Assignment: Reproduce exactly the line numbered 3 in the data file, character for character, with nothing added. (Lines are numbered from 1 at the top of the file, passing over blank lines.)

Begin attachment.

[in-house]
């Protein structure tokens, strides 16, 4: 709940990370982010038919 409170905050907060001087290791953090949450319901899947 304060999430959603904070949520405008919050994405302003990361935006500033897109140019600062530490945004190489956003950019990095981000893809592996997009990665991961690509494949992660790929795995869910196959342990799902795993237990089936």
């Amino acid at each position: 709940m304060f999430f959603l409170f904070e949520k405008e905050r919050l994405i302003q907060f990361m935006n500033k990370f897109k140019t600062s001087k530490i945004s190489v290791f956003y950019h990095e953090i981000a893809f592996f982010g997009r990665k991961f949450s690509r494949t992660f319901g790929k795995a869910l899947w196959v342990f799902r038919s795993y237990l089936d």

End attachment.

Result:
């Amino acid at each position: 709940m304060f999430f959603l409170f904070e949520k405008e905050r919050l994405i302003q907060f990361m935006n500033k990370f897109k140019t600062s001087k530490i945004s190489v290791f956003y950019h990095e953090i981000a893809f592996f982010g997009r990665k991961f949450s690509r494949t992660f319901g790929k795995a869910l899947w196959v342990f799902r038919s795993y237990l089936d």